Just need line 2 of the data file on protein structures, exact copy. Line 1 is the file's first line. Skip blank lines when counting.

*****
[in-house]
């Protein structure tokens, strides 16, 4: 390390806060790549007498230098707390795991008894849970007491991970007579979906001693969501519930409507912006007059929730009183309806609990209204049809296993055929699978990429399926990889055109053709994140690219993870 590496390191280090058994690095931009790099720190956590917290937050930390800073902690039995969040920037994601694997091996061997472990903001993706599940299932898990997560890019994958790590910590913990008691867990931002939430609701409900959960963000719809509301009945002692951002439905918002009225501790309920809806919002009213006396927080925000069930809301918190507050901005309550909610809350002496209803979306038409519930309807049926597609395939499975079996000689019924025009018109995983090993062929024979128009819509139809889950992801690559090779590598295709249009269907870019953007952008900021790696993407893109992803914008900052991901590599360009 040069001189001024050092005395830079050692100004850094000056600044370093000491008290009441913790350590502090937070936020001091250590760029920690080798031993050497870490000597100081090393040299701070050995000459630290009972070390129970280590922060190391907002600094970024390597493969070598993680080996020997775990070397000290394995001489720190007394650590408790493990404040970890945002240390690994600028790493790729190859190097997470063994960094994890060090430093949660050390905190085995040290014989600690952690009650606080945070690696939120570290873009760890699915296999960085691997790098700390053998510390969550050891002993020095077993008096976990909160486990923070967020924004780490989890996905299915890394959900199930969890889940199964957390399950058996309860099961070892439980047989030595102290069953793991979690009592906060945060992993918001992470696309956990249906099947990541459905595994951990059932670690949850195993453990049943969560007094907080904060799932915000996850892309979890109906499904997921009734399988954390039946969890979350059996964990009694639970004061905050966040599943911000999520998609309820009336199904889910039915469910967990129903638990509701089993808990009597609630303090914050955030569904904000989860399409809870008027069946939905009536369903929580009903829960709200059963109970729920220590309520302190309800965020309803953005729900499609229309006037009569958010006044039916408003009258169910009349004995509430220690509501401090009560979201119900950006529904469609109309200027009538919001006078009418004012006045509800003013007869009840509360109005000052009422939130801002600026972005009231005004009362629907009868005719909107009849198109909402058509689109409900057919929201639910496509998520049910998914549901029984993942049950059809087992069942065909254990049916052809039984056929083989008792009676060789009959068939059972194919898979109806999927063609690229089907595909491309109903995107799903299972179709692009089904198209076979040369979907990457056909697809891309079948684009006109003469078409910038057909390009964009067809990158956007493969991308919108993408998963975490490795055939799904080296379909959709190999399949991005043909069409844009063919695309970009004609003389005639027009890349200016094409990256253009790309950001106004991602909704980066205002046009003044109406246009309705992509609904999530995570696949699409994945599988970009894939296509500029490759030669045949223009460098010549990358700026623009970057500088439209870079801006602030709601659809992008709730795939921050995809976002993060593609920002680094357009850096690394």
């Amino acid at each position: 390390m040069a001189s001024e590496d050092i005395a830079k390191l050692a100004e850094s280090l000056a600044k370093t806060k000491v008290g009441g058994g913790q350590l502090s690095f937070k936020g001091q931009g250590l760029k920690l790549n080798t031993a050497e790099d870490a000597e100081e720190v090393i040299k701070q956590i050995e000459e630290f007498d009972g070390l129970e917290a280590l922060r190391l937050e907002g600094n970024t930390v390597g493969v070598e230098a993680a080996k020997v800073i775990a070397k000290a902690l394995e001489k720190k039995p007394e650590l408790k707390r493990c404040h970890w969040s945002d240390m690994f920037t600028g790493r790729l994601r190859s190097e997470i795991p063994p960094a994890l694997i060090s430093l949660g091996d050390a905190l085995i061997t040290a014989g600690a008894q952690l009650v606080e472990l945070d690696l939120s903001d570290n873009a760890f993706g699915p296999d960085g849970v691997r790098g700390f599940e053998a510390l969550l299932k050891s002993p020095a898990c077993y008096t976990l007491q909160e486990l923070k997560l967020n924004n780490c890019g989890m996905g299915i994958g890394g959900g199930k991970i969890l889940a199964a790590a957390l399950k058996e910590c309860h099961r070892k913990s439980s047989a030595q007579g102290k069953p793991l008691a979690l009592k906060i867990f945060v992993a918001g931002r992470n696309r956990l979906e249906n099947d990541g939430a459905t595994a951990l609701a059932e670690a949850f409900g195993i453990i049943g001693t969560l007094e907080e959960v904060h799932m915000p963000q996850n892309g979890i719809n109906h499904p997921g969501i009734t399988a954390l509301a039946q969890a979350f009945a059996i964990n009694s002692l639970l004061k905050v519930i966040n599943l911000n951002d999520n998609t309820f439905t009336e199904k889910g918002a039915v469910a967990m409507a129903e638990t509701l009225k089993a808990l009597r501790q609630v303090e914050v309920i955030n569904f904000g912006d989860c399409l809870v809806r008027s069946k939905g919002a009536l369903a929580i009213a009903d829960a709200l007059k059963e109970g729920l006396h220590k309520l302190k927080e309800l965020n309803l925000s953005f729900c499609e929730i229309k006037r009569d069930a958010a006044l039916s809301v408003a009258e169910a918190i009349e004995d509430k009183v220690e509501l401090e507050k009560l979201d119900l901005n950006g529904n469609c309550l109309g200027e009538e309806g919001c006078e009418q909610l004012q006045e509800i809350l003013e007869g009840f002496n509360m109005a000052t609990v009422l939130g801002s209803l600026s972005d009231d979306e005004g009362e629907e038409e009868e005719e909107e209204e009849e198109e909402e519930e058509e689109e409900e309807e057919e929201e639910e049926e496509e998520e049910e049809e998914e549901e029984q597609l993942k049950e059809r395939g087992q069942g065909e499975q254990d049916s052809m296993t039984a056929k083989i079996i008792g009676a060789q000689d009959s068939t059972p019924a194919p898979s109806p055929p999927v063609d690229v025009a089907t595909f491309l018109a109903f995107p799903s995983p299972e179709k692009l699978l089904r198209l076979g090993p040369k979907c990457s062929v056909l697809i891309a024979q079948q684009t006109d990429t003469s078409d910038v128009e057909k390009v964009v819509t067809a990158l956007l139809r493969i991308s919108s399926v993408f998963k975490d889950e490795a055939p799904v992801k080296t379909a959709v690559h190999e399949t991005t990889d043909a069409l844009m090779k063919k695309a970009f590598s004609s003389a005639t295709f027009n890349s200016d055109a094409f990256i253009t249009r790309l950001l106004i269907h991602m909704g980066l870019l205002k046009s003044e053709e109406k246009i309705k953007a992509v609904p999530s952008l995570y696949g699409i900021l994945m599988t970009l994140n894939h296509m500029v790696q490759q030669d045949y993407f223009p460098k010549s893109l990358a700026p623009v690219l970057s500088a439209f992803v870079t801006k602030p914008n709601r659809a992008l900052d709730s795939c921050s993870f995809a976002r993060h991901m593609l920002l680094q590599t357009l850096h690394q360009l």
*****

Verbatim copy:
């Protein structure tokens, strides 16, 4: 390390806060790549007498230098707390795991008894849970007491991970007579979906001693969501519930409507912006007059929730009183309806609990209204049809296993055929699978990429399926990889055109053709994140690219993870 590496390191280090058994690095931009790099720190956590917290937050930390800073902690039995969040920037994601694997091996061997472990903001993706599940299932898990997560890019994958790590910590913990008691867990931002939430609701409900959960963000719809509301009945002692951002439905918002009225501790309920809806919002009213006396927080925000069930809301918190507050901005309550909610809350002496209803979306038409519930309807049926597609395939499975079996000689019924025009018109995983090993062929024979128009819509139809889950992801690559090779590598295709249009269907870019953007952008900021790696993407893109992803914008900052991901590599360009 040069001189001024050092005395830079050692100004850094000056600044370093000491008290009441913790350590502090937070936020001091250590760029920690080798031993050497870490000597100081090393040299701070050995000459630290009972070390129970280590922060190391907002600094970024390597493969070598993680080996020997775990070397000290394995001489720190007394650590408790493990404040970890945002240390690994600028790493790729190859190097997470063994960094994890060090430093949660050390905190085995040290014989600690952690009650606080945070690696939120570290873009760890699915296999960085691997790098700390053998510390969550050891002993020095077993008096976990909160486990923070967020924004780490989890996905299915890394959900199930969890889940199964957390399950058996309860099961070892439980047989030595102290069953793991979690009592906060945060992993918001992470696309956990249906099947990541459905595994951990059932670690949850195993453990049943969560007094907080904060799932915000996850892309979890109906499904997921009734399988954390039946969890979350059996964990009694639970004061905050966040599943911000999520998609309820009336199904889910039915469910967990129903638990509701089993808990009597609630303090914050955030569904904000989860399409809870008027069946939905009536369903929580009903829960709200059963109970729920220590309520302190309800965020309803953005729900499609229309006037009569958010006044039916408003009258169910009349004995509430220690509501401090009560979201119900950006529904469609109309200027009538919001006078009418004012006045509800003013007869009840509360109005000052009422939130801002600026972005009231005004009362629907009868005719909107009849198109909402058509689109409900057919929201639910496509998520049910998914549901029984993942049950059809087992069942065909254990049916052809039984056929083989008792009676060789009959068939059972194919898979109806999927063609690229089907595909491309109903995107799903299972179709692009089904198209076979040369979907990457056909697809891309079948684009006109003469078409910038057909390009964009067809990158956007493969991308919108993408998963975490490795055939799904080296379909959709190999399949991005043909069409844009063919695309970009004609003389005639027009890349200016094409990256253009790309950001106004991602909704980066205002046009003044109406246009309705992509609904999530995570696949699409994945599988970009894939296509500029490759030669045949223009460098010549990358700026623009970057500088439209870079801006602030709601659809992008709730795939921050995809976002993060593609920002680094357009850096690394």